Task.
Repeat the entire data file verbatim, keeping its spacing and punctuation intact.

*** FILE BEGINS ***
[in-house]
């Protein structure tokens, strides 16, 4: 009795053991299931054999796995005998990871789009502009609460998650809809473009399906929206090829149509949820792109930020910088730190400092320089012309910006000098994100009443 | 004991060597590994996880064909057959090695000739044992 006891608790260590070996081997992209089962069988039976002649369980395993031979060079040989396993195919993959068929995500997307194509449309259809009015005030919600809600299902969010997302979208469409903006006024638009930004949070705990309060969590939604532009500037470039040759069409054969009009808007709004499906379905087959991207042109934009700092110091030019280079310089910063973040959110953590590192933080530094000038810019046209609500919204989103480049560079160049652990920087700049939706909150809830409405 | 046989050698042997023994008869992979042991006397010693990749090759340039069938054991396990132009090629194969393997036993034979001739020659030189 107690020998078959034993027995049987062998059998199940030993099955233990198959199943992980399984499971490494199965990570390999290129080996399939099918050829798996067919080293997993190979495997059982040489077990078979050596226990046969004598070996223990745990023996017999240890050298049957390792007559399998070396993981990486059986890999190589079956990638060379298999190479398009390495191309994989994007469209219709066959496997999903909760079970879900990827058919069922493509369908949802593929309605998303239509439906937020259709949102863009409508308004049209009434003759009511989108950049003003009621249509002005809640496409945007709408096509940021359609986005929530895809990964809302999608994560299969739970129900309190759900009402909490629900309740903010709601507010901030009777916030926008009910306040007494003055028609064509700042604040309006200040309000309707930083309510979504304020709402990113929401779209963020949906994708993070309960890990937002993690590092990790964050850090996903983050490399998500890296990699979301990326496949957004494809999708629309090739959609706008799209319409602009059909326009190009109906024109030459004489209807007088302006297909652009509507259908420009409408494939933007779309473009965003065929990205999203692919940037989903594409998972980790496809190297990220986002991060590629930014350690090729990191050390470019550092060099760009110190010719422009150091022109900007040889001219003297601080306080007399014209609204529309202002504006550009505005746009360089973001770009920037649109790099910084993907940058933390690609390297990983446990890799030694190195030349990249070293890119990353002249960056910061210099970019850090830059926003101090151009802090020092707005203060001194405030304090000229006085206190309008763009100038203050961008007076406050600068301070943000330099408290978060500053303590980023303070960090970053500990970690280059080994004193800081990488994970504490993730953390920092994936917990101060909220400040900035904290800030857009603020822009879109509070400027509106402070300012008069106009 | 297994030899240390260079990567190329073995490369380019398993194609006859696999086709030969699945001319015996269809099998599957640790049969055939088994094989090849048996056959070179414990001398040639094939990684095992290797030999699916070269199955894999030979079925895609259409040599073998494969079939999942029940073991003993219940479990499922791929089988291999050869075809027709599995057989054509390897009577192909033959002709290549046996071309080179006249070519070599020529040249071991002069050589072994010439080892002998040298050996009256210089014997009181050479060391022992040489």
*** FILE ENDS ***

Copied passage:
[in-house]
């Protein structure tokens, strides 16, 4: 009795053991299931054999796995005998990871789009502009609460998650809809473009399906929206090829149509949820792109930020910088730190400092320089012309910006000098994100009443 | 004991060597590994996880064909057959090695000739044992 006891608790260590070996081997992209089962069988039976002649369980395993031979060079040989396993195919993959068929995500997307194509449309259809009015005030919600809600299902969010997302979208469409903006006024638009930004949070705990309060969590939604532009500037470039040759069409054969009009808007709004499906379905087959991207042109934009700092110091030019280079310089910063973040959110953590590192933080530094000038810019046209609500919204989103480049560079160049652990920087700049939706909150809830409405 | 046989050698042997023994008869992979042991006397010693990749090759340039069938054991396990132009090629194969393997036993034979001739020659030189 107690020998078959034993027995049987062998059998199940030993099955233990198959199943992980399984499971490494199965990570390999290129080996399939099918050829798996067919080293997993190979495997059982040489077990078979050596226990046969004598070996223990745990023996017999240890050298049957390792007559399998070396993981990486059986890999190589079956990638060379298999190479398009390495191309994989994007469209219709066959496997999903909760079970879900990827058919069922493509369908949802593929309605998303239509439906937020259709949102863009409508308004049209009434003759009511989108950049003003009621249509002005809640496409945007709408096509940021359609986005929530895809990964809302999608994560299969739970129900309190759900009402909490629900309740903010709601507010901030009777916030926008009910306040007494003055028609064509700042604040309006200040309000309707930083309510979504304020709402990113929401779209963020949906994708993070309960890990937002993690590092990790964050850090996903983050490399998500890296990699979301990326496949957004494809999708629309090739959609706008799209319409602009059909326009190009109906024109030459004489209807007088302006297909652009509507259908420009409408494939933007779309473009965003065929990205999203692919940037989903594409998972980790496809190297990220986002991060590629930014350690090729990191050390470019550092060099760009110190010719422009150091022109900007040889001219003297601080306080007399014209609204529309202002504006550009505005746009360089973001770009920037649109790099910084993907940058933390690609390297990983446990890799030694190195030349990249070293890119990353002249960056910061210099970019850090830059926003101090151009802090020092707005203060001194405030304090000229006085206190309008763009100038203050961008007076406050600068301070943000330099408290978060500053303590980023303070960090970053500990970690280059080994004193800081990488994970504490993730953390920092994936917990101060909220400040900035904290800030857009603020822009879109509070400027509106402070300012008069106009 | 297994030899240390260079990567190329073995490369380019398993194609006859696999086709030969699945001319015996269809099998599957640790049969055939088994094989090849048996056959070179414990001398040639094939990684095992290797030999699916070269199955894999030979079925895609259409040599073998494969079939999942029940073991003993219940479990499922791929089988291999050869075809027709599995057989054509390897009577192909033959002709290549046996071309080179006249070519070599020529040249071991002069050589072994010439080892002998040298050996009256210089014997009181050479060391022992040489």